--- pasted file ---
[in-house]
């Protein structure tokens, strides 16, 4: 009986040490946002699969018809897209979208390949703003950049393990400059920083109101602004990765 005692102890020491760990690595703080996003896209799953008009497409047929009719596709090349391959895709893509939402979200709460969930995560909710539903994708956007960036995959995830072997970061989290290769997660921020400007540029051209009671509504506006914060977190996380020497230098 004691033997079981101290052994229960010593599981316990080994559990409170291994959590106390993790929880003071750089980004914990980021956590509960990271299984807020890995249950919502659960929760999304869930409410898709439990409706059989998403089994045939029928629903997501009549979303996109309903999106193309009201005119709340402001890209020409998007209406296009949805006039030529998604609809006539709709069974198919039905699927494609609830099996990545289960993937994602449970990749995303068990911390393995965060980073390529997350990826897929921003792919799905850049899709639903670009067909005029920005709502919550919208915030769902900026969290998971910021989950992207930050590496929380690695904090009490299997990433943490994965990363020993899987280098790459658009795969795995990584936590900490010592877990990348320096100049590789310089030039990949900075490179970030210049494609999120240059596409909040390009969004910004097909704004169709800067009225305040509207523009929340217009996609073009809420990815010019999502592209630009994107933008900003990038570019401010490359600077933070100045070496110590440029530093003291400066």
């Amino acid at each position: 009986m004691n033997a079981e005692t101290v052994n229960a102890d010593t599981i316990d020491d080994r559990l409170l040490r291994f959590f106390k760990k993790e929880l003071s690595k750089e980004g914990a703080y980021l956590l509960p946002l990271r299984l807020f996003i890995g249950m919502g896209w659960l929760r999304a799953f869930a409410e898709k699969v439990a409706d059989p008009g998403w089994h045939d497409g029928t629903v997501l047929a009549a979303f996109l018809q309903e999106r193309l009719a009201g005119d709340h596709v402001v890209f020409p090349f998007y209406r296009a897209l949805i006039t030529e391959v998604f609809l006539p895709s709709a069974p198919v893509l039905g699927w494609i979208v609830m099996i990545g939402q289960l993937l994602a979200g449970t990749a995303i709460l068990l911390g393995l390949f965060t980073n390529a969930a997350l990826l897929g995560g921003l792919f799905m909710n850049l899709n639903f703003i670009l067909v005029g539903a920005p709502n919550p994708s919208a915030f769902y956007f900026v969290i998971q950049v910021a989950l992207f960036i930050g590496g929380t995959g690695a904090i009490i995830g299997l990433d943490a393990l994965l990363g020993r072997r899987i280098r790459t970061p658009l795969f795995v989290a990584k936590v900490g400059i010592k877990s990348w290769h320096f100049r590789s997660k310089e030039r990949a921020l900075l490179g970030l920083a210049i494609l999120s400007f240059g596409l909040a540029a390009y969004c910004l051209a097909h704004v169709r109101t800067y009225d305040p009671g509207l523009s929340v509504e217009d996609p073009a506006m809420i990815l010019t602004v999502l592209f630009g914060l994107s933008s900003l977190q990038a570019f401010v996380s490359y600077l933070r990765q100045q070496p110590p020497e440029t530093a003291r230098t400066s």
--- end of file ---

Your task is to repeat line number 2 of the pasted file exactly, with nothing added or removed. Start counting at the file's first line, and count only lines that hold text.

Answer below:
């Protein structure tokens, strides 16, 4: 009986040490946002699969018809897209979208390949703003950049393990400059920083109101602004990765 005692102890020491760990690595703080996003896209799953008009497409047929009719596709090349391959895709893509939402979200709460969930995560909710539903994708956007960036995959995830072997970061989290290769997660921020400007540029051209009671509504506006914060977190996380020497230098 004691033997079981101290052994229960010593599981316990080994559990409170291994959590106390993790929880003071750089980004914990980021956590509960990271299984807020890995249950919502659960929760999304869930409410898709439990409706059989998403089994045939029928629903997501009549979303996109309903999106193309009201005119709340402001890209020409998007209406296009949805006039030529998604609809006539709709069974198919039905699927494609609830099996990545289960993937994602449970990749995303068990911390393995965060980073390529997350990826897929921003792919799905850049899709639903670009067909005029920005709502919550919208915030769902900026969290998971910021989950992207930050590496929380690695904090009490299997990433943490994965990363020993899987280098790459658009795969795995990584936590900490010592877990990348320096100049590789310089030039990949900075490179970030210049494609999120240059596409909040390009969004910004097909704004169709800067009225305040509207523009929340217009996609073009809420990815010019999502592209630009994107933008900003990038570019401010490359600077933070100045070496110590440029530093003291400066």